Union Fire Company
Union Fire Company, sometimes called Franklin's Bucket Brigade, was a volunteer fire department formed in Philadelphia in 1736 with the assistance of Benjamin Franklin. It was the very first firefighting organization in Philadelphia, although it was followed within the year by establishment of the Fellowship Fire Company. The fire company was formed on 7 December 1736 after a series of publications in the Pennsylvania Gazette by Franklin and others pointing out the need for more effective handling of fires in Philadelphia and remained active until approximately 1820. Although modeled after the Mutual Fire Societies of Franklin's native Boston, the Union Fire Company protected all members of the community rather than only the members of the company.
The Union Fire Company was an association for mutual assistance. Each member agreed to furnish, at his own expense, six leather buckets and two stout linen bags, each marked with his name and the name of the company, which he was to bring to every fire. The buckets were for carrying water to extinguish the flames, and the bags were to receive and hold property which was in danger, to save it from risk of theft. The members pledged themselves to repair to any place in danger upon an alarm of fire with their apparatus. Some were to superintend the use of the water, others were to stand at the doors of houses in danger, and to protect the property from theft. On an alarm of fire at night it was agreed that lights should be placed in the windows of houses of members near the fire "in order to prevent confusion, and to enable their friends to give them more speedy and effectual assistance.'
According to Scharf and Westcott, the company was limited to 30 members who met eight times a year and agreed to pay a small fee, used for purchasing fire-fighting equipment, if they were late to or missed a meeting. The company had no president, but a treasurer and a clerk, take in turns from the general membership, who not only managed communications with other members but also inspected the gear. Scharf and Westcott note that this structure was the basis for all fire companies in Philadelphia until the Revolutionary War. The early members of the Company included Isaac Paschal, Samuel Powell, William Rawle and Samuel Syme.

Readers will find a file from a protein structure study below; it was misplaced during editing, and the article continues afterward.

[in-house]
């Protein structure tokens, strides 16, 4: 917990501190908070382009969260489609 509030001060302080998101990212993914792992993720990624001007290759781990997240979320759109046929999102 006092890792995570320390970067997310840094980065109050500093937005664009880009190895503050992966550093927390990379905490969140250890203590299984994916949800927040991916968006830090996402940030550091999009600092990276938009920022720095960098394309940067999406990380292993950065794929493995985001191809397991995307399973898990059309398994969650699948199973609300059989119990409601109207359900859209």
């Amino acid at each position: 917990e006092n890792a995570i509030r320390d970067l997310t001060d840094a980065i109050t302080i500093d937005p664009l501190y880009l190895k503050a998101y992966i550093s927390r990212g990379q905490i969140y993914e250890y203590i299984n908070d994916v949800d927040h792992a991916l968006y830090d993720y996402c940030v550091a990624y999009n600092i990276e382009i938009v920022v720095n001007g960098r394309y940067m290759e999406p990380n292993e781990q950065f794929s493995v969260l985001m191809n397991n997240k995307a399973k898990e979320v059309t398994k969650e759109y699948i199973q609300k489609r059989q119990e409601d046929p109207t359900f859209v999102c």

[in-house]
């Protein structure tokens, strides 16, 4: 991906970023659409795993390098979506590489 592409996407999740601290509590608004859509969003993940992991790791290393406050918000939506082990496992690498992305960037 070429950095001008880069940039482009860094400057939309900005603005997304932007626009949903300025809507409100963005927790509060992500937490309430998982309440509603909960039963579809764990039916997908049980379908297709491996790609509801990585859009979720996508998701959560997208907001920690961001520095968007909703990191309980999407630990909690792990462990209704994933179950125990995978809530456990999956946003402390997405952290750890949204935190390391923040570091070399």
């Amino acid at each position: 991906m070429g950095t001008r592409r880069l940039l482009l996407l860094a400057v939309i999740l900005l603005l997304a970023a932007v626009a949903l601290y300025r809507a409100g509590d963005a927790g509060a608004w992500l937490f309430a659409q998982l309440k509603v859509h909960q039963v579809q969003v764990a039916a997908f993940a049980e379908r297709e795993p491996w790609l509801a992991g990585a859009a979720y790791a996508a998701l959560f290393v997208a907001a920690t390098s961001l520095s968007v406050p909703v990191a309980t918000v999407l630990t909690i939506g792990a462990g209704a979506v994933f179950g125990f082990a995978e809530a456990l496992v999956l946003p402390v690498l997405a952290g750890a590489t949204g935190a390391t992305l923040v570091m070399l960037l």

With respect to the equipment, Scharf and Westcott note the following:
At this time engines and buckets were the only available apparatus, as pumps were few, and the supply of water scant. The engine of the Union Company, it is believed, was imported from England, as were also those of the other companies formed down to 1768. The engine of the Union Company was probably kept in a house in Grindstone Alley, which runs north from Market Street to Church Alley, west of Second Street.
In 1752, the Union Fire Company went in with the Hand-in-Hand Fire Company to purchase a fire bell which was placed on Fourth Street where it could be heard throughout the city. By 1791, the company was in possession of an 80 feet (24 m) fire hose, considerably shorter than the 120 feet (37 m) hose owned by the Fellowship Fire Company. In addition, in that year, according to Franklin autobiography editor John Bigelow, the Company possessed 250 buckets, 13 ladders, two hooks and "no bags."
Articles of the Union Fire Company
On 7 December 1736, members drafted the Articles of the Union Fire Company. This document defined the duties of the organization's members, including providing equipment and rotating duties. Members agreed to meet on the last Monday of every month and to pay fees for lost buckets or bags. Equipment damaged in a fire was replaced by the company. The article was completed and signed on 30 May 1737.
- Joseph Paschall
- Samuel Coates
- John Armitt
- William Rawle
- Benjamin Shoemaker
- Hugh Roberts
- Benjamin Franklin
- Philip Syng Jr.
- William Parsons
- Richard Sewell
- James Morris
- Stephen Armitt
- Thomas Hatton
- Edward Roberts
- George House
- William Plumsted
- John Dillwyn
- William Cooper
- Edward Shippen
- Lloyd Zachary
- Samuel Powell Jr.
- Thomas Lloyd
- George Emlen
- Charles Willing
- Thomas Lawrence
- William Bell
- Jo Turner
- Chaplin, Joyce (2007). The First Scientific American: Benjamin Franklin and the Pursuit of Genius. Basic Books. p. 81. ISBN 0-465-00956-5.
- Burt, Nathaniel (1999). The Perennial Philadelphians: The Anatomy of an American Aristocracy. University of Pennsylvania Press. p. 142. ISBN 0-8122-1693-8.
- Scharf and Westcott, 1889.
- "Union Fire Company". Benjamin Franklin Historical Society. Retrieved 2021-01-20.
- "Citizen Ben". PBS. Retrieved 2008-11-18.
- "Fire Helmet". National Museum of American History. Retrieved 2020-07-17.
- Footnote from original source, including an advertisement from 1768, omitted. Of note therein, Scharf and Westcott report that "The Northern Liberty Fire Company, founded May 1, 1756, was probably the first to encourage domestic manufacture." p. 1884
- Weigley, Russell Frank; Nicholas B. Wainwright; Edwin Wolf (1982). Philadelphia: A 300 Year History. W. W. Norton & Company. p. 78. ISBN 0-393-01610-2.
- Bigelow, John (1869). Benjamin Franklin (ed.). Autobiography of Benjamin Franklin. J. B. Lippincott & co. p. 250.
- Labaree, Leonard, ed. (1960). The Benjamin Franklin Papers. New Haven: Yale University Press. pp. 150–153.
- Scharf, John Thomas; Thompson Westcott (1884). History of Philadelphia, 1609–1884. L. H. Everts & co. public domain